📽 World Cup countdown: When dreams become nightmares | OneFootball
📽 World Cup countdown: When dreams become nightmares
Representing your country at a World Cup should be the pinnacle of any footballer’s career.
But it only takes a split-second’s lapse in concentration, or a stroke of bad luck, to turn dreams into nightmares.
Between 1930 and 2014, 41 different players scored own goals at the World Cup. All of them are united by despair but three of them in particular will be remembered forever.
The first: Manuel Rosas (Mexico v Chile – 1930)
Manuel Rosas appeared for Mexico at the World Cup in Uruguay at the age of just 18. His brother, Felipe, was also with him in the squad, and the stage was set for a memorable Rosas family adventure.
But in the second match, disaster struck. Manuel put through his own net against Chile and became the first ever scorer of a World Cup own goal.
Fortunately, however, he made amends in the next game when he netted twice against Argentina, becoming the youngest scorer in World Cup history at the time in the process.
Manuel Rosas also scored the first ever World Cup penalty kick yet, unfortunately for him, it is his own goal for which he will most be known.
The friendliest: Pierre Issa (France v South Africa – 1998)
France began the ’98 World Cup as host nation with a meeting with South Africa in Marseille and one of the Bafana Bafana defenders was well known to the locals. Pierre Issa grew up in France and had, at that point, played for l’OM for two seasons.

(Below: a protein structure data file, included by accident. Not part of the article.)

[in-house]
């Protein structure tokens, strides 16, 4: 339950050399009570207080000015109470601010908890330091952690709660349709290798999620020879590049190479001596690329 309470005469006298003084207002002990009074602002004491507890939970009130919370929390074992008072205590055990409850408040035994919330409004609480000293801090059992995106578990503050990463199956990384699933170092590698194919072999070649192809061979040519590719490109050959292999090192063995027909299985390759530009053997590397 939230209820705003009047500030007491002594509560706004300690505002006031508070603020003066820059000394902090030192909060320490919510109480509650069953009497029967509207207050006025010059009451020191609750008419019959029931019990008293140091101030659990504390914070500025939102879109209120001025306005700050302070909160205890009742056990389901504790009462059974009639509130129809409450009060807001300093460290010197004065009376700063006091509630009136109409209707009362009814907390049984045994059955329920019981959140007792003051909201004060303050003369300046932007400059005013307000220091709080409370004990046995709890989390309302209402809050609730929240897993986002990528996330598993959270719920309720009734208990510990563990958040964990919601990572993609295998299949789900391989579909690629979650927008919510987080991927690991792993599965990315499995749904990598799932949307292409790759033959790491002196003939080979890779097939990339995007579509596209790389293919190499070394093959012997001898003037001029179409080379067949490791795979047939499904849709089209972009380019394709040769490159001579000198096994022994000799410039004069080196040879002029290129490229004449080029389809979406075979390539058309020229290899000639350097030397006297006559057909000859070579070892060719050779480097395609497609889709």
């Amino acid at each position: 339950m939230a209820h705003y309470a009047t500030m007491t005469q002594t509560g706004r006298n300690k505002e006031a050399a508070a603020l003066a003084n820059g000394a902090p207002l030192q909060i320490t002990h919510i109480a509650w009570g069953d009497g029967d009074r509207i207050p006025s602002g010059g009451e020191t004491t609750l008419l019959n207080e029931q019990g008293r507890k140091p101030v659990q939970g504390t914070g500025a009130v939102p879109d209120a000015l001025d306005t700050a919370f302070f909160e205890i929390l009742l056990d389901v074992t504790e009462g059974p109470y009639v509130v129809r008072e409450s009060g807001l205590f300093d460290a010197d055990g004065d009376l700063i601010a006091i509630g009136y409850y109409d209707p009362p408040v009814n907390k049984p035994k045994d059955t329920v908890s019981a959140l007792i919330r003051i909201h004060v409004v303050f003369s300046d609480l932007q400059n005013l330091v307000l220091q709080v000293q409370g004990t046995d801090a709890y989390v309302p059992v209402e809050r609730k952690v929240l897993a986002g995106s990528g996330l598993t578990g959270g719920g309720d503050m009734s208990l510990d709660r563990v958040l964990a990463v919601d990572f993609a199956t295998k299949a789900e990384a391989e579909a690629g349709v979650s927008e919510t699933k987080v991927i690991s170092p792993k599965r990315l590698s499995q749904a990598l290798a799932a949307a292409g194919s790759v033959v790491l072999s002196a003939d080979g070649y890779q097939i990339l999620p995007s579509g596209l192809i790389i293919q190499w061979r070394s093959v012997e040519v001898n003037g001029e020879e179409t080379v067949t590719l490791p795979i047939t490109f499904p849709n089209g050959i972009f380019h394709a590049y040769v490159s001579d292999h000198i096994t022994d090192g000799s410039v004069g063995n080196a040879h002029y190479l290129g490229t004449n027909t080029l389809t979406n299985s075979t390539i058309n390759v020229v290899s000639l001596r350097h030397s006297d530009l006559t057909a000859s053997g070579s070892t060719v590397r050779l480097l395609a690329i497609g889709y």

The French took the lead through Christophe Dugarry and then Issa gave his gracious hosts a wonderful gift by diverting a harmless effort past his own goalkeeper for 2-0.
Les Bleus began the tournament slowly that year yet a few weeks later, they were crowned champions of the world, and it was thanks in large part to Pierre Issa.
The most tragic: Andrés Escobar (United States v Colombia – 1994)
Colombia went into the ’94 World Cup in the United States with a reputation as strong underdogs thanks to the likes of goalkeeper Carlos Valderrama, striker Faustino Asprilla and the defensive lynchpin Andrés Escobar. Unfortunately, things didn’t quite go to plan.
After losing to Gheorghe Hagi’s Romania, Colombia needed to beat the US or face early elimination. But with 32 minutes on the clock, Escobar turned a cross past his own goalkeeper – an own goal from which his side would never recover.
On his return home, Escobar was quoted as telling a Colombian newspaper that “Life does not end there” but little did he know that, for him, the end was near.
The defender was later shot dead in a car park – a murder many in his homeland felt was connected to his own goal at the World Cup. He was just 27 when he died, and his funeral was attended by over 80,000 people.
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